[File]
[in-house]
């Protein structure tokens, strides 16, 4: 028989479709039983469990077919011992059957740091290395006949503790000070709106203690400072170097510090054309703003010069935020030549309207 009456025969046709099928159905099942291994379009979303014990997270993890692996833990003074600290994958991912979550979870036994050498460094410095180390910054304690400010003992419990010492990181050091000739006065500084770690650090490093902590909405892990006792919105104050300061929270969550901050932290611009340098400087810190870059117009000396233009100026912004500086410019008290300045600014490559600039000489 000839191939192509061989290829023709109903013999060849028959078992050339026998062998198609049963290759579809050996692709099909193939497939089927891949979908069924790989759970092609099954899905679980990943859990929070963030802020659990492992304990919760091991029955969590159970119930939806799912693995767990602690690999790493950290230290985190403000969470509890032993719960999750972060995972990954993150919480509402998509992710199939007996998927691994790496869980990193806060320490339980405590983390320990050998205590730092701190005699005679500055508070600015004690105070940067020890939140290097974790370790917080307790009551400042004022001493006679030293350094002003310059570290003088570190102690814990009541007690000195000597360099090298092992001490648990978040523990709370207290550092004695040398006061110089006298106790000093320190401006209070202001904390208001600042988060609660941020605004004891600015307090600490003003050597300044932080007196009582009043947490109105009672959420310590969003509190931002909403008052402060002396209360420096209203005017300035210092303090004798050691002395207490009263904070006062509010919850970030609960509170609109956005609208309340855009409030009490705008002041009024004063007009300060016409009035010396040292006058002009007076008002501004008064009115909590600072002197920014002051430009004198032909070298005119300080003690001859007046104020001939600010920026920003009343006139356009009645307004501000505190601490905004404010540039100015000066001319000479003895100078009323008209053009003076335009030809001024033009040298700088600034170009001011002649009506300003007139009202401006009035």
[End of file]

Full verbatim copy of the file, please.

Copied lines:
[in-house]
């Protein structure tokens, strides 16, 4: 028989479709039983469990077919011992059957740091290395006949503790000070709106203690400072170097510090054309703003010069935020030549309207 009456025969046709099928159905099942291994379009979303014990997270993890692996833990003074600290994958991912979550979870036994050498460094410095180390910054304690400010003992419990010492990181050091000739006065500084770690650090490093902590909405892990006792919105104050300061929270969550901050932290611009340098400087810190870059117009000396233009100026912004500086410019008290300045600014490559600039000489 000839191939192509061989290829023709109903013999060849028959078992050339026998062998198609049963290759579809050996692709099909193939497939089927891949979908069924790989759970092609099954899905679980990943859990929070963030802020659990492992304990919760091991029955969590159970119930939806799912693995767990602690690999790493950290230290985190403000969470509890032993719960999750972060995972990954993150919480509402998509992710199939007996998927691994790496869980990193806060320490339980405590983390320990050998205590730092701190005699005679500055508070600015004690105070940067020890939140290097974790370790917080307790009551400042004022001493006679030293350094002003310059570290003088570190102690814990009541007690000195000597360099090298092992001490648990978040523990709370207290550092004695040398006061110089006298106790000093320190401006209070202001904390208001600042988060609660941020605004004891600015307090600490003003050597300044932080007196009582009043947490109105009672959420310590969003509190931002909403008052402060002396209360420096209203005017300035210092303090004798050691002395207490009263904070006062509010919850970030609960509170609109956005609208309340855009409030009490705008002041009024004063007009300060016409009035010396040292006058002009007076008002501004008064009115909590600072002197920014002051430009004198032909070298005119300080003690001859007046104020001939600010920026920003009343006139356009009645307004501000505190601490905004404010540039100015000066001319000479003895100078009323008209053009003076335009030809001024033009040298700088600034170009001011002649009506300003007139009202401006009035």